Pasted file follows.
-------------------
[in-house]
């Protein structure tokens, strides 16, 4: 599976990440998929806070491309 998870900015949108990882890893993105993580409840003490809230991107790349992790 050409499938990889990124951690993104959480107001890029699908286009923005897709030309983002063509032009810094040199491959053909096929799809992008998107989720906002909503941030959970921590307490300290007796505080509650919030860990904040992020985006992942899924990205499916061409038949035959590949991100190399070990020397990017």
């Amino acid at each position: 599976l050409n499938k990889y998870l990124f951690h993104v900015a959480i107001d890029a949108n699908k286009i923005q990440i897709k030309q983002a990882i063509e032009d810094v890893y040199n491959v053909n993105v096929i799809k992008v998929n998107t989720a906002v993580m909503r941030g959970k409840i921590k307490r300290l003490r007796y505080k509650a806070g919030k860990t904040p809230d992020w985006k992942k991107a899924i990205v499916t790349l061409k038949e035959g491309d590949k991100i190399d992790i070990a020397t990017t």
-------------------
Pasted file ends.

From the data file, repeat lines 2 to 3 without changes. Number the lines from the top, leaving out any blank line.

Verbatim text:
């Protein structure tokens, strides 16, 4: 599976990440998929806070491309 998870900015949108990882890893993105993580409840003490809230991107790349992790 050409499938990889990124951690993104959480107001890029699908286009923005897709030309983002063509032009810094040199491959053909096929799809992008998107989720906002909503941030959970921590307490300290007796505080509650919030860990904040992020985006992942899924990205499916061409038949035959590949991100190399070990020397990017």
């Amino acid at each position: 599976l050409n499938k990889y998870l990124f951690h993104v900015a959480i107001d890029a949108n699908k286009i923005q990440i897709k030309q983002a990882i063509e032009d810094v890893y040199n491959v053909n993105v096929i799809k992008v998929n998107t989720a906002v993580m909503r941030g959970k409840i921590k307490r300290l003490r007796y505080k509650a806070g919030k860990t904040p809230d992020w985006k992942k991107a899924i990205v499916t790349l061409k038949e035959g491309d590949k991100i190399d992790i070990a020397t990017t």